It’s a new year. Maybe it’s time for a new (bigger) paycheck.
Money isn’t everything, but it can go a long way toward feeling valued at work. That said, asking for a raise isn’t always an easy task, even if you’re sure you deserve one. There are many considerations to be made before popping the question.
Your best chance of success comes with preparation. Take some time to get prepared with these strong arguments as to why you deserve that raise.
1. Do your homework.
Whether or not you negotiated your salary when you were hired, it’s wise to take some time to do your homework before asking for a higher wage now. You need to understand a fair market value of your skills, taking into consideration your job role and responsibilities, your geographic location, and industry trends.
In other words, if you’re a sysadmin for a family-owned retail organization in the Midwest, don’t base your raise request on salary data for the average cloud architect at a tech firm in San Francisco. At best, it will be difficult to justify your request. At worst, your manager will turn you down based on the number alone.
The average raise is generally around 2-5%. Calculate a reasonable number and practice your pitch before you enter the room with your manager. If you’re asked about how you came to your amount, you can justify it with research — and the other arguments below.
2. Perform at the top-tier level in your current role.
The best argument for your raise isn’t really an argument at all, it’s simply your performance. Before you even consider asking for a raise, make sure you’re working up to your best potential.
Have you made your goals clear, and met or exceeded them? Do you take on more responsibility without being asked? Can you demonstrate how your work directly impacts the organization? Perhaps you spearheaded an upgrade project that reduced recurring costs or fixed a bug before a customer could see it.
Before asking for your raise, make sure your performance is top-notch, and be ready to talk about it. No, you don’t always have to be the first person to arrive and the last person to leave, but you do have to have an argument as to why you’re indispensable to the company. And the basis of that explanation centers on your performance.
3. Focus on your accomplishments, not finances.
Now that you’ve developed an argument for your raise that links your outstanding performance to your compensation request, make sure you focus on that — the reasons you deserve a raise in the first place. Don’t be shy about communicating your success, and also show that you are striving even higher with long-term goals.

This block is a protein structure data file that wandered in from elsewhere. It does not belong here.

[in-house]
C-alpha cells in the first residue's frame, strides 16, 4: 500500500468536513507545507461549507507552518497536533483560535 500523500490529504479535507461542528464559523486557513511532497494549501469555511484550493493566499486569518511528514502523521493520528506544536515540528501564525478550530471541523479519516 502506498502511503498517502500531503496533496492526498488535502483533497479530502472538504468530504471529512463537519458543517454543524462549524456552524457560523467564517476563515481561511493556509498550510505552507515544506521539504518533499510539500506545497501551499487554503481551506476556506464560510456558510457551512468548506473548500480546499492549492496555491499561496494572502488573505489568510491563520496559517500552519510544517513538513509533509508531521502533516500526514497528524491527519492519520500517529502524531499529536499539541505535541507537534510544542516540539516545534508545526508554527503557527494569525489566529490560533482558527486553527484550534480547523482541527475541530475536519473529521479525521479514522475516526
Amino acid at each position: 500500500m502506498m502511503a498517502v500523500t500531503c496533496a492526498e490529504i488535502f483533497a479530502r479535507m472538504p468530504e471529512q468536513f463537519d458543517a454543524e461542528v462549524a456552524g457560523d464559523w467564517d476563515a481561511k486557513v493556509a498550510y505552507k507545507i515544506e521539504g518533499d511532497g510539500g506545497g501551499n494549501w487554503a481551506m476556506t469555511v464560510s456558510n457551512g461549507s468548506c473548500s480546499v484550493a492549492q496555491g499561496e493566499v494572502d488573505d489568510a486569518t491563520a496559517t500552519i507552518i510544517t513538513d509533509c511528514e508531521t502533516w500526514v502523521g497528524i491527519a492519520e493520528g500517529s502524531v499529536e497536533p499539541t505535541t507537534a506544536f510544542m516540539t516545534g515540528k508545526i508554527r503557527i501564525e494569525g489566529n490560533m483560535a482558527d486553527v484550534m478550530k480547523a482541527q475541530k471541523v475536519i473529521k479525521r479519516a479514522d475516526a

You very well might have personal life reasons inspiring you to ask for a raise, like expecting another child, a spouse who got laid off, or an increase in your housing costs. But avoid bringing up these personal details during salary negotiations. Your personal expenses are your business, not your employer’s. Use arguments that communicate why you deserve the raise, not why you need it.
4. Get the timing right.
Timing is everything, including when it comes to this topic. If it makes sense, dedicate a regular one-on-one with your manager to requesting a raise. But consider objectively whether this is actually the best time to have the conversation.
Does your manager usually rush through your meetings, suggesting that you should create a dedicated session just for this conversation? Is it a particularly busy season at work, indicating that you’d have better odds waiting for the off-season?
Additionally, you might have a better chance for a “yes” if you ask for a raise soon after a big accomplishment. Your performance will be fresh in the decision maker’s mind.
5. Prepare for a “no.”
Even when you’re armed with these strategies for asking for a raise, there’s still a chance your employer might simply turn you down. Maybe you’ll get actionable feedback to allow you to be better prepared for next time you ask, but it’s certainly possible you won’t. So decide beforehand what you will do if you get denied. Will you stay in your role, or start hunting for a job with the higher salary you want? Will you ask for an alternative to a salary increase, such as a more flexible schedule, new hardware, or paid training and certifications?
Don’t take a “no” too hard. There simply may not be room in your company’s budget for a raise right now. Even if it doesn’t work out this time, incorporating these arguments for a raise will set you up for success — and potential financial gain in the future.